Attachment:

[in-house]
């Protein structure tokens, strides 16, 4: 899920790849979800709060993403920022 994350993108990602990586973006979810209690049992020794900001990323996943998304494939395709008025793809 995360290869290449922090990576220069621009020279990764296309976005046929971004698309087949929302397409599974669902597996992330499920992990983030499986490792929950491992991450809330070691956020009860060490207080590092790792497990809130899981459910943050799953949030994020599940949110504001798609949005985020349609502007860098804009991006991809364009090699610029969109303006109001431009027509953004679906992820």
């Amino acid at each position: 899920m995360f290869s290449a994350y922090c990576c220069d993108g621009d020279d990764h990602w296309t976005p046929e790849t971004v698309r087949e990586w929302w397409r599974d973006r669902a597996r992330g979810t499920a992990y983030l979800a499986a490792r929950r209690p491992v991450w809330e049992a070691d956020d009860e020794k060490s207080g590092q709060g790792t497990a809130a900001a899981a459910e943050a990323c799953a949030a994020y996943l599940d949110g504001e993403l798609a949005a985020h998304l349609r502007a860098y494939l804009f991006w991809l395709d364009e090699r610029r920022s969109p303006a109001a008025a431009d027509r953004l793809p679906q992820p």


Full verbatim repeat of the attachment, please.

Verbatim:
[in-house]
């Protein structure tokens, strides 16, 4: 899920790849979800709060993403920022 994350993108990602990586973006979810209690049992020794900001990323996943998304494939395709008025793809 995360290869290449922090990576220069621009020279990764296309976005046929971004698309087949929302397409599974669902597996992330499920992990983030499986490792929950491992991450809330070691956020009860060490207080590092790792497990809130899981459910943050799953949030994020599940949110504001798609949005985020349609502007860098804009991006991809364009090699610029969109303006109001431009027509953004679906992820």
């Amino acid at each position: 899920m995360f290869s290449a994350y922090c990576c220069d993108g621009d020279d990764h990602w296309t976005p046929e790849t971004v698309r087949e990586w929302w397409r599974d973006r669902a597996r992330g979810t499920a992990y983030l979800a499986a490792r929950r209690p491992v991450w809330e049992a070691d956020d009860e020794k060490s207080g590092q709060g790792t497990a809130a900001a899981a459910e943050a990323c799953a949030a994020y996943l599940d949110g504001e993403l798609a949005a985020h998304l349609r502007a860098y494939l804009f991006w991809l395709d364009e090699r610029r920022s969109p303006a109001a008025a431009d027509r953004l793809p679906q992820p």